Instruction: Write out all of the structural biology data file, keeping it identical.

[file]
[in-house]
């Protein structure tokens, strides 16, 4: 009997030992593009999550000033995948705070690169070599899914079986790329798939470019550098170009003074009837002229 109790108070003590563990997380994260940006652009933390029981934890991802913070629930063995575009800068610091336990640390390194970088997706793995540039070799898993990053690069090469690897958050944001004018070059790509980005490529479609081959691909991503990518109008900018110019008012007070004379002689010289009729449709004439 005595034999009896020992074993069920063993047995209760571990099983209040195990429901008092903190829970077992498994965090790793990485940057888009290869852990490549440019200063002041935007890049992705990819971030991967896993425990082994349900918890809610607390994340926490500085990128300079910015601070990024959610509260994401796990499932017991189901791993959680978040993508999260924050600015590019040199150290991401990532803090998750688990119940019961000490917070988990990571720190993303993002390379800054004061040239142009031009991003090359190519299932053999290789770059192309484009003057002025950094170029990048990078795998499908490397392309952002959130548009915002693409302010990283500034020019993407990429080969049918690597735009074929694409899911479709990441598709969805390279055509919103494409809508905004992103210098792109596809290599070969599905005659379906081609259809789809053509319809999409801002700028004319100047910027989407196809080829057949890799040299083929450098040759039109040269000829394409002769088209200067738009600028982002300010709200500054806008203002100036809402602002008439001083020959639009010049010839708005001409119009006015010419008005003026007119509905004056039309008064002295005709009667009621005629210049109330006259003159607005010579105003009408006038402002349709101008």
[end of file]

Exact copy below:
[in-house]
């Protein structure tokens, strides 16, 4: 009997030992593009999550000033995948705070690169070599899914079986790329798939470019550098170009003074009837002229 109790108070003590563990997380994260940006652009933390029981934890991802913070629930063995575009800068610091336990640390390194970088997706793995540039070799898993990053690069090469690897958050944001004018070059790509980005490529479609081959691909991503990518109008900018110019008012007070004379002689010289009729449709004439 005595034999009896020992074993069920063993047995209760571990099983209040195990429901008092903190829970077992498994965090790793990485940057888009290869852990490549440019200063002041935007890049992705990819971030991967896993425990082994349900918890809610607390994340926490500085990128300079910015601070990024959610509260994401796990499932017991189901791993959680978040993508999260924050600015590019040199150290991401990532803090998750688990119940019961000490917070988990990571720190993303993002390379800054004061040239142009031009991003090359190519299932053999290789770059192309484009003057002025950094170029990048990078795998499908490397392309952002959130548009915002693409302010990283500034020019993407990429080969049918690597735009074929694409899911479709990441598709969805390279055509919103494409809508905004992103210098792109596809290599070969599905005659379906081609259809789809053509319809999409801002700028004319100047910027989407196809080829057949890799040299083929450098040759039109040269000829394409002769088209200067738009600028982002300010709200500054806008203002100036809402602002008439001083020959639009010049010839708005001409119009006015010419008005003026007119509905004056039309008064002295005709009667009621005629210049109330006259003159607005010579105003009408006038402002349709101008």